Posts filed under: 37th New York

The widows and dependent pension files often give us an extraordinary insight into 19th century emigration. Occasionally these are from the perspectives of those who remained in Ireland. I recently came across just such a letter, written in late 1863 by...
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As newly formed regiments left their home states for the seat of war, many wives chose to accompany their men to the front. When the 37th New York ‘Irish Rifles’ settled into their duties around Washington in the summer of...
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In May 1861 Patrick O’Dea went to war. Leaving his home in Cattaraugus County, New York, the twenty-year old Co. Clare native left behind his widowed mother, Mary, who he was helping to support on her small holding near the...
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On 5th May 1862, Kerryman Lieutenant Patrick Henry Hayes led Company G of the 37th New York ‘Irish Rifles’ into action at Williamsburg, Virginia. As they charged toward the enemy, Patrick and his men also had to contend with nature;...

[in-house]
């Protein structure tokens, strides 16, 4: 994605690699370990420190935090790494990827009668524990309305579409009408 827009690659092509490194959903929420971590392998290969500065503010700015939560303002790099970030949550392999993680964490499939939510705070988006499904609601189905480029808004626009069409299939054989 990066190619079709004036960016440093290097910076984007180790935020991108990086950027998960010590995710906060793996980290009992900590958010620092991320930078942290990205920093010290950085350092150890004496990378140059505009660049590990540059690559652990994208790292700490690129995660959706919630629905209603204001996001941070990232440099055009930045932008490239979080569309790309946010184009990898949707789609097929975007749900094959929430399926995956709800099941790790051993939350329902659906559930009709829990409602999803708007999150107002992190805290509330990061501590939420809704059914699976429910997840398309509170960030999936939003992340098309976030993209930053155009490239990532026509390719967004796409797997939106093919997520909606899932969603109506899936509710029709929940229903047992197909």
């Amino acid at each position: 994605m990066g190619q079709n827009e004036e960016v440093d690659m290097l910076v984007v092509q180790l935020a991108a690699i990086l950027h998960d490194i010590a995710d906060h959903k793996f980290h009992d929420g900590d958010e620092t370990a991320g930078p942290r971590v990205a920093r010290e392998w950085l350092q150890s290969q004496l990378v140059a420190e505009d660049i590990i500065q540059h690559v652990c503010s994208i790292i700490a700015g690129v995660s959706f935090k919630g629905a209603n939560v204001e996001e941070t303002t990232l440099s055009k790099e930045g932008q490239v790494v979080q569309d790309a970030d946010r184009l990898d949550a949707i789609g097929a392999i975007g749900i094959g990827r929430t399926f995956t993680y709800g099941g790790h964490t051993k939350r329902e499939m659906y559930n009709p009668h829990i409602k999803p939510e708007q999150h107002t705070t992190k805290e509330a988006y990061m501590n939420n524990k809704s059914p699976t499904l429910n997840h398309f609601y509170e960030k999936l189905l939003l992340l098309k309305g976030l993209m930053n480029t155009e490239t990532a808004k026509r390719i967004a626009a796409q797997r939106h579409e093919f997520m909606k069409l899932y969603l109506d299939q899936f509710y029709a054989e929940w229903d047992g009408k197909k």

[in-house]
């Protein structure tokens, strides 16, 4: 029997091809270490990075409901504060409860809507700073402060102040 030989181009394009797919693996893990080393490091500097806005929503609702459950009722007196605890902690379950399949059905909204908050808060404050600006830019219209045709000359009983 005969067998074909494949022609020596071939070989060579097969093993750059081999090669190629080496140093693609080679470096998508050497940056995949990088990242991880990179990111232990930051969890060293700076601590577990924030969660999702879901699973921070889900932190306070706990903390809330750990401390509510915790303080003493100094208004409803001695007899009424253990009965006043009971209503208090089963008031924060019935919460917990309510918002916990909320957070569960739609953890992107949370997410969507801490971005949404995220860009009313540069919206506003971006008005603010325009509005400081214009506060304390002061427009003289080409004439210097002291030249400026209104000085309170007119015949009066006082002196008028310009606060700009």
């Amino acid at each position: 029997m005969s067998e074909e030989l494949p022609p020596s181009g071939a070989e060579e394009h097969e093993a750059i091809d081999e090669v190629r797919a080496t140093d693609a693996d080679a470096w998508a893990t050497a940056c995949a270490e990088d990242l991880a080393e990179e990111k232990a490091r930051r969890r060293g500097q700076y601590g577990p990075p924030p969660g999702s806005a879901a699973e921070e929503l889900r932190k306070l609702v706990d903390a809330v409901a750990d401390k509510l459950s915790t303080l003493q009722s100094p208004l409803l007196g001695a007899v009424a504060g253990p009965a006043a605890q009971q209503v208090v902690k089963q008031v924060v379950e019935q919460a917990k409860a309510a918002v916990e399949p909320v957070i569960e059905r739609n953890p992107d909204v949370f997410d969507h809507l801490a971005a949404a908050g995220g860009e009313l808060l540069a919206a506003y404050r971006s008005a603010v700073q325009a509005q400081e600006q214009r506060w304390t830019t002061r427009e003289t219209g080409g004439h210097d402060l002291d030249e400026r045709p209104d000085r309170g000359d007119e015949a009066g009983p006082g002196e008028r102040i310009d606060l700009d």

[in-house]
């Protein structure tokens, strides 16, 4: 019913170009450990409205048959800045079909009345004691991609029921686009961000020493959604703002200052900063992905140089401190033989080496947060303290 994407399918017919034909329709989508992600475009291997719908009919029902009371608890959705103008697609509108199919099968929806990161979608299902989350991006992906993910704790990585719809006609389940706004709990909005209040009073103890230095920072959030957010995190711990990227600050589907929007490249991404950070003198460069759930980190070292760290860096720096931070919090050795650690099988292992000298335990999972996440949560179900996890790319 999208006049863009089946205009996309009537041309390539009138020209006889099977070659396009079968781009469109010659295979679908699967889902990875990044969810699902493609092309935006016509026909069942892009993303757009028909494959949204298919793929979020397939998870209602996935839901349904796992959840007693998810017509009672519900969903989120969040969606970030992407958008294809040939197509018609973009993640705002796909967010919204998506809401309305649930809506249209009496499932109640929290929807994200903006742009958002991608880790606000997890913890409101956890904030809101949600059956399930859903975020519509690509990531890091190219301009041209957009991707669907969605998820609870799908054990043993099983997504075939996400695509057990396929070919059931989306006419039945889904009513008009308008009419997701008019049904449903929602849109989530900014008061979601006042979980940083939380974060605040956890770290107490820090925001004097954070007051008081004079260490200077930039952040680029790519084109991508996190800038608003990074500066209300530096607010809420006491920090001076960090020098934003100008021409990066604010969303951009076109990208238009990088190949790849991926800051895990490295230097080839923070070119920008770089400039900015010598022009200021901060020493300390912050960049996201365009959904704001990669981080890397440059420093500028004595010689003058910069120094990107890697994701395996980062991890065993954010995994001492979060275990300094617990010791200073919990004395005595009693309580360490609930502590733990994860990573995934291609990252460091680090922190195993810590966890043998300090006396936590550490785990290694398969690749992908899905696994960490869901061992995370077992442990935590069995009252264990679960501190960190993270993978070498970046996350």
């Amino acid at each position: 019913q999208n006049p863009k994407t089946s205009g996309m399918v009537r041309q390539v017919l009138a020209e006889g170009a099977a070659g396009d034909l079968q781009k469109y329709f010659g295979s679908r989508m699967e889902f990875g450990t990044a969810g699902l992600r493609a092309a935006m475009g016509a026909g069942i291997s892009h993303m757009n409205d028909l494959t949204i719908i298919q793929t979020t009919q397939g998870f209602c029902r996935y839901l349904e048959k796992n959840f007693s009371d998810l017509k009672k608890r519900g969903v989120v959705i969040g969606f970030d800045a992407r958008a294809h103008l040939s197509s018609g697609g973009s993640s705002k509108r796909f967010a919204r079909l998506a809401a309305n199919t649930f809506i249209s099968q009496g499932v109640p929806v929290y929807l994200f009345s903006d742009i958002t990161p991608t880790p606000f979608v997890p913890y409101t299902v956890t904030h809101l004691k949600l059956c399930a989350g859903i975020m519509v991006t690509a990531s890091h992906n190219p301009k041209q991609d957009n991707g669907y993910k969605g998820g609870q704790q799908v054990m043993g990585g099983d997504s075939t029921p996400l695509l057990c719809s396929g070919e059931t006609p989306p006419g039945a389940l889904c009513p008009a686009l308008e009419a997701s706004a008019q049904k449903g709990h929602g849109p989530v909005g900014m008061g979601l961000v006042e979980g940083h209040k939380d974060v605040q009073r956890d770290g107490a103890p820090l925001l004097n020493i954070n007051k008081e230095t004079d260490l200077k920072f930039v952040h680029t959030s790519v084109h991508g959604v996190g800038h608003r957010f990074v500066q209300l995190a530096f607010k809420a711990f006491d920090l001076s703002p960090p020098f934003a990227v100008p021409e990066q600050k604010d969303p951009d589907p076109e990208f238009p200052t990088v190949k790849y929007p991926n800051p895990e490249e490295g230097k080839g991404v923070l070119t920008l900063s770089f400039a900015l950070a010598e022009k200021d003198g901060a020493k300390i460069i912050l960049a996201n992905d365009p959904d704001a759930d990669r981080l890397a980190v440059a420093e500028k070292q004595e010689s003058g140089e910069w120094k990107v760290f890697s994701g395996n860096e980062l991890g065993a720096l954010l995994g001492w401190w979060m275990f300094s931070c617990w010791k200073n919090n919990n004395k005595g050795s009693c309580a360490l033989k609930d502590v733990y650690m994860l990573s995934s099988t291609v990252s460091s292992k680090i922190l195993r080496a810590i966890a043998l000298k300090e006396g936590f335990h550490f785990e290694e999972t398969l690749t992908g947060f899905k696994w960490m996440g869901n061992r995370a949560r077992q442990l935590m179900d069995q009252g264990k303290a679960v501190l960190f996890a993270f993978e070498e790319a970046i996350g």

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Thomas T. Fallon was born in Co. Galway on 12th August 1837. He emigrated to the United States in 1859, and just two years later found himself in the midst of the American Civil War. In 1861 he enlisted in Company...
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The night of 14th April 1865 was one that Major James Rowan O’Beirne, Provost Marshal of the District of Columbia, would never forget. President Abraham Lincoln lay dying in William Petersen’s Boarding House, having been shot by John Wilkes Booth...
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